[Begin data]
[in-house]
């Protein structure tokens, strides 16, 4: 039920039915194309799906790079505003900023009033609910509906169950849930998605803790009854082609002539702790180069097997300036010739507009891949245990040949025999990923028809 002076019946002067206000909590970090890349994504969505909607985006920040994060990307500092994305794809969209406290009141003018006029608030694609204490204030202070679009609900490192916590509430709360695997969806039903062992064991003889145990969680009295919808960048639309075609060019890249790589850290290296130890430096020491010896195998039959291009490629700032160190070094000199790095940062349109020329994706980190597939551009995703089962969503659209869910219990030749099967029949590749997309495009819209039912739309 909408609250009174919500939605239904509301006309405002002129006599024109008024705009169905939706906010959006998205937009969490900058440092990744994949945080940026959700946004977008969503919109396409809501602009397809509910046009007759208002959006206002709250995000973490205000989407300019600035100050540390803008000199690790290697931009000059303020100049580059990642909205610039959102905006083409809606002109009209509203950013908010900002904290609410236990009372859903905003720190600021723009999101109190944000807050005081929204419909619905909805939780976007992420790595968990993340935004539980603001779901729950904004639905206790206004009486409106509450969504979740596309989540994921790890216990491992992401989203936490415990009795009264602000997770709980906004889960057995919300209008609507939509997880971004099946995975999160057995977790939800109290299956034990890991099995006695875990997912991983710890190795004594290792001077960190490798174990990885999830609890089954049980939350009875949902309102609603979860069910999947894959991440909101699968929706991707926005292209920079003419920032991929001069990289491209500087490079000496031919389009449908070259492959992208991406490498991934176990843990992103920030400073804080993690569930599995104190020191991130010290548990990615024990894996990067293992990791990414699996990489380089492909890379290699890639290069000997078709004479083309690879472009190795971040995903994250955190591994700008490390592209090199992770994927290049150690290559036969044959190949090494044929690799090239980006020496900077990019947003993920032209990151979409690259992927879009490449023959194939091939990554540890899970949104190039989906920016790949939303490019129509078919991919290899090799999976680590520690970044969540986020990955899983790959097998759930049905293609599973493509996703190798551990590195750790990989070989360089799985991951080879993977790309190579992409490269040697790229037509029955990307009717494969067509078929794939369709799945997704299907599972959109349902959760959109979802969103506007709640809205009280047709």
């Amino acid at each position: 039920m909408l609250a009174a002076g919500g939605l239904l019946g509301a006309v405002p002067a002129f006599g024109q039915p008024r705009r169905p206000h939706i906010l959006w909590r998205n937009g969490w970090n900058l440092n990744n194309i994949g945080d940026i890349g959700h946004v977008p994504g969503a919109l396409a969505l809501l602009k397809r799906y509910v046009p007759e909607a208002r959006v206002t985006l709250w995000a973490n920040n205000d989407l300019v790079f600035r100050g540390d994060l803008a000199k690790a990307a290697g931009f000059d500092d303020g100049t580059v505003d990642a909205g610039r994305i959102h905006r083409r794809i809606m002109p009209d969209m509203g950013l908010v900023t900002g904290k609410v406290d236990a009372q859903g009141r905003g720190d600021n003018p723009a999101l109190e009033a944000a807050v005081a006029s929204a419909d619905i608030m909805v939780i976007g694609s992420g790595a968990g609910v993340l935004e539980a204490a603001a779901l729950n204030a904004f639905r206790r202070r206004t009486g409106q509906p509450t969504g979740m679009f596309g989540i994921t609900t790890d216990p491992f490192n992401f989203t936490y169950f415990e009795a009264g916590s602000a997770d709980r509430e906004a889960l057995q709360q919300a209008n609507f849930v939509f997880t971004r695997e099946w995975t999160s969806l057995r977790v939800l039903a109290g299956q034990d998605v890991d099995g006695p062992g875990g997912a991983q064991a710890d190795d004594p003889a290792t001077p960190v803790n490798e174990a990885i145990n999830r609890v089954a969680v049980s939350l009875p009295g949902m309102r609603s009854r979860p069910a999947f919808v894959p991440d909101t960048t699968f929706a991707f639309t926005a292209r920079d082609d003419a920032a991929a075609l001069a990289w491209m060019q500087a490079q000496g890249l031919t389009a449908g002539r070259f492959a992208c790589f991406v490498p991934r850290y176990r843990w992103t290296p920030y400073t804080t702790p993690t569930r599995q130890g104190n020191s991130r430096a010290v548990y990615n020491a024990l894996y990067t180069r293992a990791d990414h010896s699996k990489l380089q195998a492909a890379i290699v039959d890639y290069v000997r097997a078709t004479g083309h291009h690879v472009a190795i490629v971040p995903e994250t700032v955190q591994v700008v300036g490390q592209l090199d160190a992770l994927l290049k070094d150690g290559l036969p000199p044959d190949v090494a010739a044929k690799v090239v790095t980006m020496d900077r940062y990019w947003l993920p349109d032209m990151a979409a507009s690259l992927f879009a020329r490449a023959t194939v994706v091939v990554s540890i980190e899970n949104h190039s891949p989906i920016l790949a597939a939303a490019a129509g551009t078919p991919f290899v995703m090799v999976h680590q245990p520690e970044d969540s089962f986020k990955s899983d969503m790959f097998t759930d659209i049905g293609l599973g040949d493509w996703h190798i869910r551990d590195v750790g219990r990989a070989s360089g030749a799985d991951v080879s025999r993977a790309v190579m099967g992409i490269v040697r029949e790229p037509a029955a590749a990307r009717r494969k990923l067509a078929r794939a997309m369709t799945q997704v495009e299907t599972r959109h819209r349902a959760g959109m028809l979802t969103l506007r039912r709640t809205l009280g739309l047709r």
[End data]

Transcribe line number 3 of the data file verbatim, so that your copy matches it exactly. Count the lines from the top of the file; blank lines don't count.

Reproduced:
């Amino acid at each position: 039920m909408l609250a009174a002076g919500g939605l239904l019946g509301a006309v405002p002067a002129f006599g024109q039915p008024r705009r169905p206000h939706i906010l959006w909590r998205n937009g969490w970090n900058l440092n990744n194309i994949g945080d940026i890349g959700h946004v977008p994504g969503a919109l396409a969505l809501l602009k397809r799906y509910v046009p007759e909607a208002r959006v206002t985006l709250w995000a973490n920040n205000d989407l300019v790079f600035r100050g540390d994060l803008a000199k690790a990307a290697g931009f000059d500092d303020g100049t580059v505003d990642a909205g610039r994305i959102h905006r083409r794809i809606m002109p009209d969209m509203g950013l908010v900023t900002g904290k609410v406290d236990a009372q859903g009141r905003g720190d600021n003018p723009a999101l109190e009033a944000a807050v005081a006029s929204a419909d619905i608030m909805v939780i976007g694609s992420g790595a968990g609910v993340l935004e539980a204490a603001a779901l729950n204030a904004f639905r206790r202070r206004t009486g409106q509906p509450t969504g979740m679009f596309g989540i994921t609900t790890d216990p491992f490192n992401f989203t936490y169950f415990e009795a009264g916590s602000a997770d709980r509430e906004a889960l057995q709360q919300a209008n609507f849930v939509f997880t971004r695997e099946w995975t999160s969806l057995r977790v939800l039903a109290g299956q034990d998605v890991d099995g006695p062992g875990g997912a991983q064991a710890d190795d004594p003889a290792t001077p960190v803790n490798e174990a990885i145990n999830r609890v089954a969680v049980s939350l009875p009295g949902m309102r609603s009854r979860p069910a999947f919808v894959p991440d909101t960048t699968f929706a991707f639309t926005a292209r920079d082609d003419a920032a991929a075609l001069a990289w491209m060019q500087a490079q000496g890249l031919t389009a449908g002539r070259f492959a992208c790589f991406v490498p991934r850290y176990r843990w992103t290296p920030y400073t804080t702790p993690t569930r599995q130890g104190n020191s991130r430096a010290v548990y990615n020491a024990l894996y990067t180069r293992a990791d990414h010896s699996k990489l380089q195998a492909a890379i290699v039959d890639y290069v000997r097997a078709t004479g083309h291009h690879v472009a190795i490629v971040p995903e994250t700032v955190q591994v700008v300036g490390q592209l090199d160190a992770l994927l290049k070094d150690g290559l036969p000199p044959d190949v090494a010739a044929k690799v090239v790095t980006m020496d900077r940062y990019w947003l993920p349109d032209m990151a979409a507009s690259l992927f879009a020329r490449a023959t194939v994706v091939v990554s540890i980190e899970n949104h190039s891949p989906i920016l790949a597939a939303a490019a129509g551009t078919p991919f290899v995703m090799v999976h680590q245990p520690e970044d969540s089962f986020k990955s899983d969503m790959f097998t759930d659209i049905g293609l599973g040949d493509w996703h190798i869910r551990d590195v750790g219990r990989a070989s360089g030749a799985d991951v080879s025999r993977a790309v190579m099967g992409i490269v040697r029949e790229p037509a029955a590749a990307r009717r494969k990923l067509a078929r794939a997309m369709t799945q997704v495009e299907t599972r959109h819209r349902a959760g959109m028809l979802t969103l506007r039912r709640t809205l009280g739309l047709r």